By Greg Papandrew, co-founder of DirectPCB
Some customers will confuse ounces with mils when it comes to the copper plating of a printed circuit board. It is important they know the difference.
The copper weight called out in a PCB is rated in ounces, which is the amount (weight) of the copper covering 1 square foot of bare fiberglass material.
In inches, one ounce of copper equates to a thickness 1.4 mils of copper on the PCB—not 1 mil—and that is where the confusion lies.
The plating of a circuit board is a subtractive and additive process. Unless otherwise specified, the normal plating process that most board manufacturers provide is around a mil of additional copper plating on top of the existing (or start) material.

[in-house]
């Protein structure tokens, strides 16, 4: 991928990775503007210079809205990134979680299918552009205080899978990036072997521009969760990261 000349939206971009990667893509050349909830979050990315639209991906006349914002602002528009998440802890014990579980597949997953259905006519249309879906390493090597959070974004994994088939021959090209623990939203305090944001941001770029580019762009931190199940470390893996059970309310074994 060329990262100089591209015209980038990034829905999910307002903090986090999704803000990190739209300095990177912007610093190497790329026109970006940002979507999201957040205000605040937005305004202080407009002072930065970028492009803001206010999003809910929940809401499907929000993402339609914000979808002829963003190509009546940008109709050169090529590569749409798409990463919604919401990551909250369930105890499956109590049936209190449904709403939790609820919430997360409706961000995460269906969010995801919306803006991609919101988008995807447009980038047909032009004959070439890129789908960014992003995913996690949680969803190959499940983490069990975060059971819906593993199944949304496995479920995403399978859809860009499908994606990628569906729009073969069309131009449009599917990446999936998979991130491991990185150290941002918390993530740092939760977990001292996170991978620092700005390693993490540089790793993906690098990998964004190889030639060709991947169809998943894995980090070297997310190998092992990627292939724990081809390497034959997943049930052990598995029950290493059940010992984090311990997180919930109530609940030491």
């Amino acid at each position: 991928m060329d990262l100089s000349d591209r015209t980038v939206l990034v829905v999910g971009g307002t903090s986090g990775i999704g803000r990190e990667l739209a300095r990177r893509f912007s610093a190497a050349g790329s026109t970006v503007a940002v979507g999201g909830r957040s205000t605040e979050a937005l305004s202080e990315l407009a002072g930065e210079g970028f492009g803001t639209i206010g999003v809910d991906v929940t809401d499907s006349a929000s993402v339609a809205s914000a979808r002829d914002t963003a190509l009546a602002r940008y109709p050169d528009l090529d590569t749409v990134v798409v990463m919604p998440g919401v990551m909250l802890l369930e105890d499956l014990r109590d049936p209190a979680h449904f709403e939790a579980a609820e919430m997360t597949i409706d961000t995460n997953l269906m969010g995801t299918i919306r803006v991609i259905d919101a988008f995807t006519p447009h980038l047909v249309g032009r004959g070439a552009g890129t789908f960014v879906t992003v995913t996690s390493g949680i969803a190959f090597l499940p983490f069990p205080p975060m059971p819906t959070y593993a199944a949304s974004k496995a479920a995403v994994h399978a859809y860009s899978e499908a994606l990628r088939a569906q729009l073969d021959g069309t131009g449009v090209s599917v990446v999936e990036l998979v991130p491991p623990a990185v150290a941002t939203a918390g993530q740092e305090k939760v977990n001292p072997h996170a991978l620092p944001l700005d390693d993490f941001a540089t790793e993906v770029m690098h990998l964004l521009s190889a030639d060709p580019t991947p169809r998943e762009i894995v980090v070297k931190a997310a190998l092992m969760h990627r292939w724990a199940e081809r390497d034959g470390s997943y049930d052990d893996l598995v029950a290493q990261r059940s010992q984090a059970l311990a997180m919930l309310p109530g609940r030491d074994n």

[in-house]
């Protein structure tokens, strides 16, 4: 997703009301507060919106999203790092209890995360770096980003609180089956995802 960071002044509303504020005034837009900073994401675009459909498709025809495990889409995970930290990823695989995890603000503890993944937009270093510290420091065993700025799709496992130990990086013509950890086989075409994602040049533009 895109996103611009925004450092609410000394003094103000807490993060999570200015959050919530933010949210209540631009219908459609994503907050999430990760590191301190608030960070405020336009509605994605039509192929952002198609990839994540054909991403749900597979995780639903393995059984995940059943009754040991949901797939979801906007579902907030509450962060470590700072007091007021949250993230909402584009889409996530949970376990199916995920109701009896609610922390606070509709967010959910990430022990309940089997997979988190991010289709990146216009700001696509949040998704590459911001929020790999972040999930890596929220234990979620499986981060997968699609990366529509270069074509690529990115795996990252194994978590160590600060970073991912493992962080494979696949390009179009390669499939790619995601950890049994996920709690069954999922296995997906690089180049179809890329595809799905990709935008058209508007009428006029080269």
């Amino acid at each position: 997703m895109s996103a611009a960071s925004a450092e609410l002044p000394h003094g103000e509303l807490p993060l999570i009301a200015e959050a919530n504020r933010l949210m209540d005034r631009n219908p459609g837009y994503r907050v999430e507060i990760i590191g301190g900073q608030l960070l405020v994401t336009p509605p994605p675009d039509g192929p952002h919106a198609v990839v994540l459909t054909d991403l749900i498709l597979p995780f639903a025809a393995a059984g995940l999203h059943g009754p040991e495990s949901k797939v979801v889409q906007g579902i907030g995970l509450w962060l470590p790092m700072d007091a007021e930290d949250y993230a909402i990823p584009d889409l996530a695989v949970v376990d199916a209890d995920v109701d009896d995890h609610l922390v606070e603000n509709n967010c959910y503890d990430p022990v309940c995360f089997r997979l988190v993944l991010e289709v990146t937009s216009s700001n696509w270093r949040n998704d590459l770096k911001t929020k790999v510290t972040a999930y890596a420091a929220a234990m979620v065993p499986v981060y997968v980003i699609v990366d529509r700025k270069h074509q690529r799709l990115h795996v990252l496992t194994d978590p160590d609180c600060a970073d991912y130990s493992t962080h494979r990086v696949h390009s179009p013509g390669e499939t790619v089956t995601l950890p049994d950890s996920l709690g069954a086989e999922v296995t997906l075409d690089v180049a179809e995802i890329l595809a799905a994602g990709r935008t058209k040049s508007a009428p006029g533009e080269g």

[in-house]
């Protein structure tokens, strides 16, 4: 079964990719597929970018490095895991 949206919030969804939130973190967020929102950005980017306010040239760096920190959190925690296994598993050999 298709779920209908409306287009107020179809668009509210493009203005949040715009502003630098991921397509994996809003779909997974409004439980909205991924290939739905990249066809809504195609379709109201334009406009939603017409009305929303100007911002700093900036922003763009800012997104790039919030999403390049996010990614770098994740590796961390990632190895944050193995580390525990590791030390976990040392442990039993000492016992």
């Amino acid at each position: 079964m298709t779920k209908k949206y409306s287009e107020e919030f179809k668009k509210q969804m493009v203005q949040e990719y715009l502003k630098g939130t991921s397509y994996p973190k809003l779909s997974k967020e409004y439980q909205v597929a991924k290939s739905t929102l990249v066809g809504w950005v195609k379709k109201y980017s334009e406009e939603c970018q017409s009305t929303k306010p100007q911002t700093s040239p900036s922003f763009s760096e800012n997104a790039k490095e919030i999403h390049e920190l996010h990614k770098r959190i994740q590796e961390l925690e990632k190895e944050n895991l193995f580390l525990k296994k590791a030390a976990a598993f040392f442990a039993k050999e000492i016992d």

It is important for buyers to understand the manufacturing process to ensure they meet their customers’ true copper weight requirements.
Copper is expensive, so to save money on a board that requires a 2-ounce finish, buyers will mistakenly ask the PCB vendor to begin with 1 ounce and plate up to 2, thinking that mil of plating is just enough to meet customer needs.
Unfortunately, it is significantly less than what is required. Two ounces of copper equates to 2.8 mils and what the buyer just asked of the supplier will yield a PCB that has, at most, 2.4 mils of copper (1.4 mils start plus the 1 mil plated) or almost 20% less than what is needed.
Would that difference in thickness cause a problem to your customer? I can’t make that call, but as a buyer, you are not giving your customer what they asked for, as called out in the fab drawing.
It’s not just a buyer mistake. Many PCB sales people confuse mils and ounces, too.
But to ensure a PCB is 2 oz finished, the vendor should start with two-ounce material.
Need help with your PCB purchasing? Reach out to me at firstname.lastname@example.org.